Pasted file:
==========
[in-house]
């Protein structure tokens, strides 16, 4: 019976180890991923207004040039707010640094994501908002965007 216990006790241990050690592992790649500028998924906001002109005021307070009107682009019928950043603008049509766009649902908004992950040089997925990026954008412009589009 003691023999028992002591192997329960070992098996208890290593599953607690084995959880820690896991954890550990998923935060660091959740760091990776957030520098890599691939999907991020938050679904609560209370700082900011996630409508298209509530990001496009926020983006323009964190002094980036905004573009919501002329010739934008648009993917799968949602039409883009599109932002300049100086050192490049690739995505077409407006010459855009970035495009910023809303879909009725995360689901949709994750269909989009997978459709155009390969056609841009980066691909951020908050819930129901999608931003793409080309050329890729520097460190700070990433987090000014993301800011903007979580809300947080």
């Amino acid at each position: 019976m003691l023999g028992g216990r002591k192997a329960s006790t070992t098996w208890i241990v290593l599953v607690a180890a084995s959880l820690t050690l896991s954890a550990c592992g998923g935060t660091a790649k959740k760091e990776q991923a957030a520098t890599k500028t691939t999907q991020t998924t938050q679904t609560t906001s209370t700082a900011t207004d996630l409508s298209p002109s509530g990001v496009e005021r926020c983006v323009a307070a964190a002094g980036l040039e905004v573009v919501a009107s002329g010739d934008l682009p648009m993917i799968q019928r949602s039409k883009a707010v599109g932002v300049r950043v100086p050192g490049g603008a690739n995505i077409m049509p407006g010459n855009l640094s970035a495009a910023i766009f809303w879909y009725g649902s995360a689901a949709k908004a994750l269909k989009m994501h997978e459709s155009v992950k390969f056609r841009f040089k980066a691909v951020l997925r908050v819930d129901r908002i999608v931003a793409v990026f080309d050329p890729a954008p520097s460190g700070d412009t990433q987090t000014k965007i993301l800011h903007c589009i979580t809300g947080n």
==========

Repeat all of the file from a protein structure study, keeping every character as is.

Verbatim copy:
[in-house]
């Protein structure tokens, strides 16, 4: 019976180890991923207004040039707010640094994501908002965007 216990006790241990050690592992790649500028998924906001002109005021307070009107682009019928950043603008049509766009649902908004992950040089997925990026954008412009589009 003691023999028992002591192997329960070992098996208890290593599953607690084995959880820690896991954890550990998923935060660091959740760091990776957030520098890599691939999907991020938050679904609560209370700082900011996630409508298209509530990001496009926020983006323009964190002094980036905004573009919501002329010739934008648009993917799968949602039409883009599109932002300049100086050192490049690739995505077409407006010459855009970035495009910023809303879909009725995360689901949709994750269909989009997978459709155009390969056609841009980066691909951020908050819930129901999608931003793409080309050329890729520097460190700070990433987090000014993301800011903007979580809300947080």
């Amino acid at each position: 019976m003691l023999g028992g216990r002591k192997a329960s006790t070992t098996w208890i241990v290593l599953v607690a180890a084995s959880l820690t050690l896991s954890a550990c592992g998923g935060t660091a790649k959740k760091e990776q991923a957030a520098t890599k500028t691939t999907q991020t998924t938050q679904t609560t906001s209370t700082a900011t207004d996630l409508s298209p002109s509530g990001v496009e005021r926020c983006v323009a307070a964190a002094g980036l040039e905004v573009v919501a009107s002329g010739d934008l682009p648009m993917i799968q019928r949602s039409k883009a707010v599109g932002v300049r950043v100086p050192g490049g603008a690739n995505i077409m049509p407006g010459n855009l640094s970035a495009a910023i766009f809303w879909y009725g649902s995360a689901a949709k908004a994750l269909k989009m994501h997978e459709s155009v992950k390969f056609r841009f040089k980066a691909v951020l997925r908050v819930d129901r908002i999608v931003a793409v990026f080309d050329p890729a954008p520097s460190g700070d412009t990433q987090t000014k965007i993301l800011h903007c589009i979580t809300g947080n």